This weekend, Paris celebrates les Journées du Patrimoine, showcasing its proud heritage and cultural lineage through architecture, history, arts and of course gastronomy. Amongst some of the long-standing restaurants listed on the official event website is a La Petite Chaise, which, dated since 1680, wins the distinction of being the oldest surviving restaurant in Paris. To this date, the restaurant remains in operation on its original site, still displaying the iron wrought gates of that era. Inside, the decor is quaint and antiquated, the room a tad stuffy on a warm late summer’s night. I guess 17th century ventilation conditions were not that great.
The menu line-up is one that caters to the guidebook toting tourist crowd, including a mix of traditional crowd pleasers such as French onion soup and escargots, as well as some lighter, Mediterranean influenced picks such as gazpacho and melon with prosciutto. And unfortunately, the cooking on the evening we dined reflected this sensibility, that the restaurant survives not from regular patronage but one-time visitors, and thus could make do with mediocrity.
I picked this restaurant as Ying’s first meal in Paris on the back of favorable onion soup reviews, so expectations were naturally high. But while the soup arrived with a very promising crust of blistered cheese, the flavors were not savory enough, nor was the onions adequately caramelized. The toast underneath was also a tad too thick, soaking up too much soup. Not the worst bowl of onion soup I’ve ever drank, but certainly not worth the superlatives either. I had the terrine of canard, which was fine, not too memorable, and my mother-in-law, usually very generous with her praise when she eats something she enjoys, was silent while she tried the overly oily and grassy tasting escargots.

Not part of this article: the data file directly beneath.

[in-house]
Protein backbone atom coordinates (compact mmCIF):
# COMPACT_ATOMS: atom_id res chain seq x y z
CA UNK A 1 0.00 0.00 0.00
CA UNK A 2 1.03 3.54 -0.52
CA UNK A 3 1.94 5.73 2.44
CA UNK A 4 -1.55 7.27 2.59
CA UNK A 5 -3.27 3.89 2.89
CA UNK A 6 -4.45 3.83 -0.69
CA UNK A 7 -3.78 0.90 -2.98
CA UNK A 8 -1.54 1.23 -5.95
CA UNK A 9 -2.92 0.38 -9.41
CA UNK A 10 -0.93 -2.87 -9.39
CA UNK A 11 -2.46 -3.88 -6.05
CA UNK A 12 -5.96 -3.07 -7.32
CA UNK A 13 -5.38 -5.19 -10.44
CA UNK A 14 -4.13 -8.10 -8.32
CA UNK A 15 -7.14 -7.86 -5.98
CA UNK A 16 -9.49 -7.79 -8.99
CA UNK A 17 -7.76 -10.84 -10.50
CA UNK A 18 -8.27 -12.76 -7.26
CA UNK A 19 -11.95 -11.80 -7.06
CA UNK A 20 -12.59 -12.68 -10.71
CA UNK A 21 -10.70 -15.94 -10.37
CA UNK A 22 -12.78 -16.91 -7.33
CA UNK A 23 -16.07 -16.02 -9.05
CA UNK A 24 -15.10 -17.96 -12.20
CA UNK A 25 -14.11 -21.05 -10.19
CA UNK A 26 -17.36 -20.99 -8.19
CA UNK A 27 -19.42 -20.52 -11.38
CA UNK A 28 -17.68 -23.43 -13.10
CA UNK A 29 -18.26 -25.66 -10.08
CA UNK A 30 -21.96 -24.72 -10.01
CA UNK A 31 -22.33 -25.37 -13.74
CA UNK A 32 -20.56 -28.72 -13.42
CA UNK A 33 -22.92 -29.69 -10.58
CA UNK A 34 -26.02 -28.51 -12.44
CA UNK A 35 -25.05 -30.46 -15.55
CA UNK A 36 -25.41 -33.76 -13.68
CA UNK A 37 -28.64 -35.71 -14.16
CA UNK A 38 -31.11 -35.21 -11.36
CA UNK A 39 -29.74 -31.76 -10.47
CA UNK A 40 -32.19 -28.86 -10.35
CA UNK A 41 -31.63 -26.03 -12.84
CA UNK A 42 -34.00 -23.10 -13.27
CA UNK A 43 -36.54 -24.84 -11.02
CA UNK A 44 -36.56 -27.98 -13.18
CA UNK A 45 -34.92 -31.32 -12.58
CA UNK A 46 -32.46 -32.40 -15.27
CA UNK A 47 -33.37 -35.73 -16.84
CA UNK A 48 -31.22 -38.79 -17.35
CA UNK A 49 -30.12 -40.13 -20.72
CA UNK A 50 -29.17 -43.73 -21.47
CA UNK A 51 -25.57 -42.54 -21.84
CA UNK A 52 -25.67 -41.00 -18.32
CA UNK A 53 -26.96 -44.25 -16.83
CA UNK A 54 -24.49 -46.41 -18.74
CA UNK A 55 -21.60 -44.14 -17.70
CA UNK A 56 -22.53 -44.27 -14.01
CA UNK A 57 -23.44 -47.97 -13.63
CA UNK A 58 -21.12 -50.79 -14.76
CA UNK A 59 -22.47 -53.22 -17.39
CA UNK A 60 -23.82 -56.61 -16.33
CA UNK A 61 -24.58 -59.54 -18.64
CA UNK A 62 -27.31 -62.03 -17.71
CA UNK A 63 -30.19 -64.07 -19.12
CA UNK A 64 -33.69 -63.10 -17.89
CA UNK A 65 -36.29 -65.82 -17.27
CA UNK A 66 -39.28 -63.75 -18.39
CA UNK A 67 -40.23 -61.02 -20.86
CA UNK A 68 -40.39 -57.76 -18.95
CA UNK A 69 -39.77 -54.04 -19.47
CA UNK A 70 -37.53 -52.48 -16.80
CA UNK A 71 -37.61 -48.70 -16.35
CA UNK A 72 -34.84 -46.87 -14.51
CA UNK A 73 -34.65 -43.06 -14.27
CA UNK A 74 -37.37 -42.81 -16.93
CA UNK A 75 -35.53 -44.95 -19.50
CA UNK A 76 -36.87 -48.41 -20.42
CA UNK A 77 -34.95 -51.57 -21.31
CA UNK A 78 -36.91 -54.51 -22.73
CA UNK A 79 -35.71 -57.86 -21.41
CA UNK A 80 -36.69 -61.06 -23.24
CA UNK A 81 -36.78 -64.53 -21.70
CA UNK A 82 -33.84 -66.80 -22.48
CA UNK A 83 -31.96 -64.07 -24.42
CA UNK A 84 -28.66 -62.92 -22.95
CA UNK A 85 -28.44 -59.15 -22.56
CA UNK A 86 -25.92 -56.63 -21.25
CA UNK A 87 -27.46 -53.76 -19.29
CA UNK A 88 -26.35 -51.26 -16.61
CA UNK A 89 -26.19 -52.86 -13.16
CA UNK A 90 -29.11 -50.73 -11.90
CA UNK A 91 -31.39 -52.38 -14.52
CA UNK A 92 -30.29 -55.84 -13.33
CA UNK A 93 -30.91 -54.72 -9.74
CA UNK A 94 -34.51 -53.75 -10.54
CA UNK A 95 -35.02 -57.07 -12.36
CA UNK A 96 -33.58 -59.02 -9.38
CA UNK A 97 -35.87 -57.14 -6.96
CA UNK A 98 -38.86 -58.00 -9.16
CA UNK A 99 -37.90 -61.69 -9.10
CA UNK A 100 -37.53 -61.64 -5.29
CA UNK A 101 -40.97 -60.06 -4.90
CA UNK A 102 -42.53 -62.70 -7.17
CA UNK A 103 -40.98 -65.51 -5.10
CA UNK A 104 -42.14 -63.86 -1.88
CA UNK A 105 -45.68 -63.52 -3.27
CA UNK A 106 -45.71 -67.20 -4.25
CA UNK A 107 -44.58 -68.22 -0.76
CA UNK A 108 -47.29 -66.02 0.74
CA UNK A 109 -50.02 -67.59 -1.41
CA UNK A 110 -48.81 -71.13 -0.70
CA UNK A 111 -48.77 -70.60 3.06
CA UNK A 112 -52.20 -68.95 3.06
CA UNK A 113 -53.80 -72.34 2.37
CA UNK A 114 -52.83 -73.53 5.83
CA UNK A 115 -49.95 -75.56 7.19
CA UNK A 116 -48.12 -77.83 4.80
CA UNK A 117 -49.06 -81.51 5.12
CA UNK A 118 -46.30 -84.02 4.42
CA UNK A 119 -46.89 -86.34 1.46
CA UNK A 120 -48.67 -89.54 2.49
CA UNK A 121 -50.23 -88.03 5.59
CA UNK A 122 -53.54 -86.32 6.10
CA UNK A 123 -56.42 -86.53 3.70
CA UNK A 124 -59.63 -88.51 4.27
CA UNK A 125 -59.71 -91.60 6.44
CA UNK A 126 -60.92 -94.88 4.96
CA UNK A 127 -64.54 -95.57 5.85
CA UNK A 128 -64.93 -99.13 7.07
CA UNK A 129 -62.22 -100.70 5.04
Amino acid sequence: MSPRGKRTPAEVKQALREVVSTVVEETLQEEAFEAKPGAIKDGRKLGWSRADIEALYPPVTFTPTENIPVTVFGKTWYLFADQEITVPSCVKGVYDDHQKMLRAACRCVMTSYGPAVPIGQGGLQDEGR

We did not fare much better with our mains, the common observation being overly cooked meat, perhaps again to satisfy tourists who tend to prefer their meat well done. My sister-in-law wanted her lamb chops well done, and the kitchen indeed complied. But both my pork chops and P’s lamb chops were overcooked and devoid of juices, making chewing a chore. The duck legs were also unfortunately too dry, though the complementary orange sauce helped to disguise the stringiness of the meat.
In contrast to the middling savory courses, dessert was actually quite good. The large dish of creme brulee was smooth and custardy, the rich taste of vanilla coming from real vanilla beans. A sliver of dense flourless chocolate cake also brought much pleasure to the table.
Overall, an underwhelming dining experience though there were some saving graces: 1. a great location in the 7th arr.; 2. decent pricing for that expensive neighborhood (32E for 3 courses); 3. friendly and efficient service. Still, oldies are not necessarily goodies as our dinner evidenced, and until a La Petite Chaise rejiggers their menu, I’ll probably seek someplace new.
a La Petite Chaise: 36 rue de Grenelle, 75007, Paris